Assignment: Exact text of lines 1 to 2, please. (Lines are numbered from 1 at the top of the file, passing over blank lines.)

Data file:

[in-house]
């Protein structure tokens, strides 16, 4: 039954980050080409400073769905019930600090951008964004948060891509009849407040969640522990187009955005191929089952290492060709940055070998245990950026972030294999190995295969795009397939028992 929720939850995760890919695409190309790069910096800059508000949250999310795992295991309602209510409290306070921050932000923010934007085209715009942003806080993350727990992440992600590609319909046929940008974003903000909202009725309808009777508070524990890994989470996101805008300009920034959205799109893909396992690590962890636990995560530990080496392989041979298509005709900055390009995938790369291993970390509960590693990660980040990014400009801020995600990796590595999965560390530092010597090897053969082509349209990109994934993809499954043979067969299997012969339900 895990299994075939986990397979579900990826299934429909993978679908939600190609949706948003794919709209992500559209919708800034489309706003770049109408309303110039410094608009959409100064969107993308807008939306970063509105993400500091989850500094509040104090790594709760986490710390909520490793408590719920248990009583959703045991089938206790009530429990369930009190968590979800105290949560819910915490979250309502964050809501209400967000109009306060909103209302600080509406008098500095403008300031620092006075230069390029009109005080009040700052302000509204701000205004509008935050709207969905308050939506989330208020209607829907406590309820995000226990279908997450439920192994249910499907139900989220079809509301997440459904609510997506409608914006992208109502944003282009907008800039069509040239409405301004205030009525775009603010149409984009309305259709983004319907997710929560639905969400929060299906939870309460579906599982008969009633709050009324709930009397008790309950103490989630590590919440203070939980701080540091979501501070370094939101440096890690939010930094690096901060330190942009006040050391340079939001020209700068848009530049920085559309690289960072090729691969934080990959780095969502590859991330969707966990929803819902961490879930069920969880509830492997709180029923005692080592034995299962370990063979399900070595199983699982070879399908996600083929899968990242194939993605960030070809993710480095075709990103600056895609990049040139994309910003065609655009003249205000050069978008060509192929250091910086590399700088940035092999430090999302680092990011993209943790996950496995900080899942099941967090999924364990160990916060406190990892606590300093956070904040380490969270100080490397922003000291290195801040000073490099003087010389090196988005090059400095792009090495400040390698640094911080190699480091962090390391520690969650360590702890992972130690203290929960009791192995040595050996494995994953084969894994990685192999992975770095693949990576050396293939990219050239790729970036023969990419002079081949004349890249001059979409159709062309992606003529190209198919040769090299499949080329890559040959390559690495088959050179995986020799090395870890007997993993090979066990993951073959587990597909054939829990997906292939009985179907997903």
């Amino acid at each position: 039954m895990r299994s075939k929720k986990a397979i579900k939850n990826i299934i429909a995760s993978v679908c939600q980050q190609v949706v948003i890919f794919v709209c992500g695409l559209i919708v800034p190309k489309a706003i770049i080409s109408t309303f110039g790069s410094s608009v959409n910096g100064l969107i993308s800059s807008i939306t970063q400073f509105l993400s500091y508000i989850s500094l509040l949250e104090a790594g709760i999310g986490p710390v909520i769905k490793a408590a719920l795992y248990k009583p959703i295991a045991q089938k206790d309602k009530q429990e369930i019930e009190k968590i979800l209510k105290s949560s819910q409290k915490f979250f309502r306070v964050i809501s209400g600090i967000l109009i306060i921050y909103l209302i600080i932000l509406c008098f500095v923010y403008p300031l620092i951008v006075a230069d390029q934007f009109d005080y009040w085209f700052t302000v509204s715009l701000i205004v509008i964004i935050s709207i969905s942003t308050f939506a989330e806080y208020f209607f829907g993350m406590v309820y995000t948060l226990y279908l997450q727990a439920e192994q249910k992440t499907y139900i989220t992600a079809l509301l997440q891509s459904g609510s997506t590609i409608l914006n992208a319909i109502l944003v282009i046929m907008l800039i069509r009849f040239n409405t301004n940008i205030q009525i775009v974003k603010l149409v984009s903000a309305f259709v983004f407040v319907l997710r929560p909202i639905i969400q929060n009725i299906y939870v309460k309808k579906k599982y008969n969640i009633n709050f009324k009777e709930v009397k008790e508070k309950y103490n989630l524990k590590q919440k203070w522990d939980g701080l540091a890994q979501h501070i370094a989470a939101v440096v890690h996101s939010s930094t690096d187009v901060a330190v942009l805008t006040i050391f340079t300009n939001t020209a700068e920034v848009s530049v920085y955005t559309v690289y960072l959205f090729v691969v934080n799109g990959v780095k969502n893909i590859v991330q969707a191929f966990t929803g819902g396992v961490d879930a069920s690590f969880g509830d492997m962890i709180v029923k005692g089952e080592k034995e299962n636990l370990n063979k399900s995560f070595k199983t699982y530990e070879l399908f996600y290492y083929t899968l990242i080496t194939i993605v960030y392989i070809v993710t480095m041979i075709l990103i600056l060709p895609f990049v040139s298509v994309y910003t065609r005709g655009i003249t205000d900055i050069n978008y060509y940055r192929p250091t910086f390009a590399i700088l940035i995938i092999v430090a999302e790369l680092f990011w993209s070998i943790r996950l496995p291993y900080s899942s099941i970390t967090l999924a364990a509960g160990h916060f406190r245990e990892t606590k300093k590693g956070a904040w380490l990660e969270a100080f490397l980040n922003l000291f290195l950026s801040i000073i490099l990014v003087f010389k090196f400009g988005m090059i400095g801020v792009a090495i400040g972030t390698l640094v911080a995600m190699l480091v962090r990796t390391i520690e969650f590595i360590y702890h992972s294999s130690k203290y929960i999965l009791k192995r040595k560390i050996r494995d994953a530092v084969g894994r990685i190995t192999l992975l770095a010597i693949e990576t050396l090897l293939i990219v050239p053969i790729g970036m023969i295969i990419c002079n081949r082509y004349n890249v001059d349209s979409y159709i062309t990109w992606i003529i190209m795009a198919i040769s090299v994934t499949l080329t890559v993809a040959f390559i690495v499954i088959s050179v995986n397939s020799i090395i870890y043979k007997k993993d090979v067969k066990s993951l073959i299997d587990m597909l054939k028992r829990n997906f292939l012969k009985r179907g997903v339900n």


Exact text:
[in-house]
């Protein structure tokens, strides 16, 4: 039954980050080409400073769905019930600090951008964004948060891509009849407040969640522990187009955005191929089952290492060709940055070998245990950026972030294999190995295969795009397939028992 929720939850995760890919695409190309790069910096800059508000949250999310795992295991309602209510409290306070921050932000923010934007085209715009942003806080993350727990992440992600590609319909046929940008974003903000909202009725309808009777508070524990890994989470996101805008300009920034959205799109893909396992690590962890636990995560530990080496392989041979298509005709900055390009995938790369291993970390509960590693990660980040990014400009801020995600990796590595999965560390530092010597090897053969082509349209990109994934993809499954043979067969299997012969339900 895990299994075939986990397979579900990826299934429909993978679908939600190609949706948003794919709209992500559209919708800034489309706003770049109408309303110039410094608009959409100064969107993308807008939306970063509105993400500091989850500094509040104090790594709760986490710390909520490793408590719920248990009583959703045991089938206790009530429990369930009190968590979800105290949560819910915490979250309502964050809501209400967000109009306060909103209302600080509406008098500095403008300031620092006075230069390029009109005080009040700052302000509204701000205004509008935050709207969905308050939506989330208020209607829907406590309820995000226990279908997450439920192994249910499907139900989220079809509301997440459904609510997506409608914006992208109502944003282009907008800039069509040239409405301004205030009525775009603010149409984009309305259709983004319907997710929560639905969400929060299906939870309460579906599982008969009633709050009324709930009397008790309950103490989630590590919440203070939980701080540091979501501070370094939101440096890690939010930094690096901060330190942009006040050391340079939001020209700068848009530049920085559309690289960072090729691969934080990959780095969502590859991330969707966990929803819902961490879930069920969880509830492997709180029923005692080592034995299962370990063979399900070595199983699982070879399908996600083929899968990242194939993605960030070809993710480095075709990103600056895609990049040139994309910003065609655009003249205000050069978008060509192929250091910086590399700088940035092999430090999302680092990011993209943790996950496995900080899942099941967090999924364990160990916060406190990892606590300093956070904040380490969270100080490397922003000291290195801040000073490099003087010389090196988005090059400095792009090495400040390698640094911080190699480091962090390391520690969650360590702890992972130690203290929960009791192995040595050996494995994953084969894994990685192999992975770095693949990576050396293939990219050239790729970036023969990419002079081949004349890249001059979409159709062309992606003529190209198919040769090299499949080329890559040959390559690495088959050179995986020799090395870890007997993993090979066990993951073959587990597909054939829990997906292939009985179907997903």